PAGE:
CCS Symposium 2020Slide Center for Consciousness Science Symposium

Near Death Experiences

Date: TBD

Zirui Slide Dr. Zirui Huang's study suggests that the shifting balance between the Default Mode Network (DMN)

and the Dorsal Attention network (DAT) of the brain may be a defining feature of consciousness.
Sean Slide Disrupted Global Brain Signaling
During Unconsciousness
New fMRI study by Tanabe et al. published in the March 2020 issue of the journal Anesthesiology suggests that the global temporal coordination of neuronal activity across the entire brain is a unitary indicator of various states of consciousness including sleep, general anesthesia, and unresponsive wakefulness syndrome, whereas the relationship of the global and local brain activity defines the particular quality of each unconscious state. Click Here for Video Click Here for Article
UnCheol paper  Slide Neural Correlates of Shamanic State of Consciousness

CCS faculty publish article on
Current News
Dinesh Pal, PhD

Dinesh Pal, Ph.D., receives New Investigator Award from American Physiological Society

CCS researcher Dinesh Pal, Ph.D., Assistant Professor of Anesthesiology and Department of Molecular & Integrative Physiology has received the American...
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Asymmetric Neural Dynamics article published in Neuroimage by CCS Faculty

Anesthetics are known to disrupt neural interactions in cortical and subcortical brain circuits. While the effect of anesthetic drugs on...
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CCS faculty publish article on neural correlates of shamanic state of consciousness

Shamanic trance is an altered state of consciousness used by shamanic practitioners to glean information to be used for the...
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Four-year 1.4M grant award by NIH/NIGMS to PI Dr. Tony Hudetz to continue studying the neural mechanism by which general anesthetics modulate consciousness.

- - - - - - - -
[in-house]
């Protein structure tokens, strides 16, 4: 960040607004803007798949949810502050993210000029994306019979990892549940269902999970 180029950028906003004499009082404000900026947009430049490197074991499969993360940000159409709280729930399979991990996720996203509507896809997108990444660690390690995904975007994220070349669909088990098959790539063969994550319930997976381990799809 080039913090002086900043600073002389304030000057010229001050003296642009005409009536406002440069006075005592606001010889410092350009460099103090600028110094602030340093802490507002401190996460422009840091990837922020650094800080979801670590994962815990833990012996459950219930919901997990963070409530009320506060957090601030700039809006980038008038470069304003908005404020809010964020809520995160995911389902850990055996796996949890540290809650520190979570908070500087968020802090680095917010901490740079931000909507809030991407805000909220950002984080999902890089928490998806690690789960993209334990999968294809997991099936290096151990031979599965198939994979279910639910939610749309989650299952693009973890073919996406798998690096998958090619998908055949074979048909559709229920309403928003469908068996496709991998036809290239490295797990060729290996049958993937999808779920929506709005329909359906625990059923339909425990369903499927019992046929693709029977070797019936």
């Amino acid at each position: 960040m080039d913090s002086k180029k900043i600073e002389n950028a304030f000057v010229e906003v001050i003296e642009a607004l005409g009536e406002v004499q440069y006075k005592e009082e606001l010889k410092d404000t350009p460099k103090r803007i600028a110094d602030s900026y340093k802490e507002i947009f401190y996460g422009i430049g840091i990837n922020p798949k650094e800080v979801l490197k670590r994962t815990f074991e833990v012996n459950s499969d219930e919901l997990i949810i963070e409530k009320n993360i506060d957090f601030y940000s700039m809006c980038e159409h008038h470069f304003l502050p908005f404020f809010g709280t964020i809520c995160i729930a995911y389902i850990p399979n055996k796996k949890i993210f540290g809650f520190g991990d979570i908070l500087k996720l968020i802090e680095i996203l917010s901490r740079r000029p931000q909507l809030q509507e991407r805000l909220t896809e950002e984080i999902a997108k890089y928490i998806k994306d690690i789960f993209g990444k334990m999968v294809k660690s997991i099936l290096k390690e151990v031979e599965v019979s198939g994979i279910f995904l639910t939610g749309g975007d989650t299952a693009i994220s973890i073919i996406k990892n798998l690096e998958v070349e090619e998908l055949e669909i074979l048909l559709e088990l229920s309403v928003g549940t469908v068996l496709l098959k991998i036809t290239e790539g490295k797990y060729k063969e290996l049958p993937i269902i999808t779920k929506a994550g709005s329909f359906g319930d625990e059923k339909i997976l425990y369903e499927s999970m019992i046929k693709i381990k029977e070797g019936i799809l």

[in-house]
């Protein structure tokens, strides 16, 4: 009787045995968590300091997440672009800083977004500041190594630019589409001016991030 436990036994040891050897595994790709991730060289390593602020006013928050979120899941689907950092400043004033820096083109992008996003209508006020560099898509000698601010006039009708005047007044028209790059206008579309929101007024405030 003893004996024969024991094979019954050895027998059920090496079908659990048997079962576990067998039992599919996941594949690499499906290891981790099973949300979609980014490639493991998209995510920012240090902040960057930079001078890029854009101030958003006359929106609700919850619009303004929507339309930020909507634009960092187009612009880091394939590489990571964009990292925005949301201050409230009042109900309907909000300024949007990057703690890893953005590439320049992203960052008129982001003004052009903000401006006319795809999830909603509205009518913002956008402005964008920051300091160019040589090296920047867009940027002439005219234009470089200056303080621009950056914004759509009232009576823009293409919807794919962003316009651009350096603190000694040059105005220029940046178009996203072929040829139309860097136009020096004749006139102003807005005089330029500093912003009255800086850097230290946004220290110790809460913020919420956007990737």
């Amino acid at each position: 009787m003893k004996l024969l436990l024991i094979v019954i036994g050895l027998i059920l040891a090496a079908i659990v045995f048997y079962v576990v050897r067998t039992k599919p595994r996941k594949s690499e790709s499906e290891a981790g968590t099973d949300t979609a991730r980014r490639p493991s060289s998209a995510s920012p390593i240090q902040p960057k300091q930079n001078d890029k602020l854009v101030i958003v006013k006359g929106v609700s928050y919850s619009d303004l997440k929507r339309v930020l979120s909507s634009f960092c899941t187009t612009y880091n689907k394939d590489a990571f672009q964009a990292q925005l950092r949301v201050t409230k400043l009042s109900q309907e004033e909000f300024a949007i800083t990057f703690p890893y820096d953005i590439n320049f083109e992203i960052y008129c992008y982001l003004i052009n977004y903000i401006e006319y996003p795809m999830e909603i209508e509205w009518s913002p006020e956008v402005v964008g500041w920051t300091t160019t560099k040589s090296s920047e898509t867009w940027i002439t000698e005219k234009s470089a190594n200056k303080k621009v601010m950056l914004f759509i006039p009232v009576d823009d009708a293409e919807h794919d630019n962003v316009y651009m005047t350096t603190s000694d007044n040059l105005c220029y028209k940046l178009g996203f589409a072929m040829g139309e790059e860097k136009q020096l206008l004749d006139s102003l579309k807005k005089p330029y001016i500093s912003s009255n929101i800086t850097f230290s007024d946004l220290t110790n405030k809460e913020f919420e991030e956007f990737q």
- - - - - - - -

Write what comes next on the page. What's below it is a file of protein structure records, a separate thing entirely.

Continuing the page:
The overall goal of this research project is to investigate local neuronal mechanisms in the cerebral cortex associated with complex, natural sensory experience and to determine how general anesthetics may alter sensory-specific contents of consciousness. Our general hypothesis is that anesthetic modulation of consciousness is closely tied to the modification of specific spatiotemporal patterns of neuronal activity in local cortical circuits. We will test our hypothesis in the rat visual and association cortex as a model system in vivo.

Drs. George Mashour and Dinesh Pal were recently awarded an NIH R01 to study the role of the prefrontal cortex in arousal states

These studies will yield fundamental mechanistic knowledge of the neural pathways involved in arousal and recovery of consciousness, and will be of translational relevance across numerous fields.

Dr. Kamran Diba was awarded a multi-PI R01 grant, with co-PI Dr. Edwin (Ted) Abel at the University of Iowa, from NIMH.

This is a collaborative effort to investigate the “Molecular, cellular and circuit effects of sleep deprivation on hippocampal function” from multiple angles. A key part of this project will involve measurements and analyses in Dr. Diba’s lab of large-scale neuronal firing patterns in the hippocampus during memory acquisition and consolidation in waking and sleep, in rested and sleep-deprived animals. Dr. Kamran Diba was also awarded an R21 grant from the NIMH. In this work, Dr. Diba’s lab will use chemogenetic tools to manipulate cAMP protein signaling in hippocampal neurons in-vivo, in order to evaluate effects on hippocampal oscillations and memory.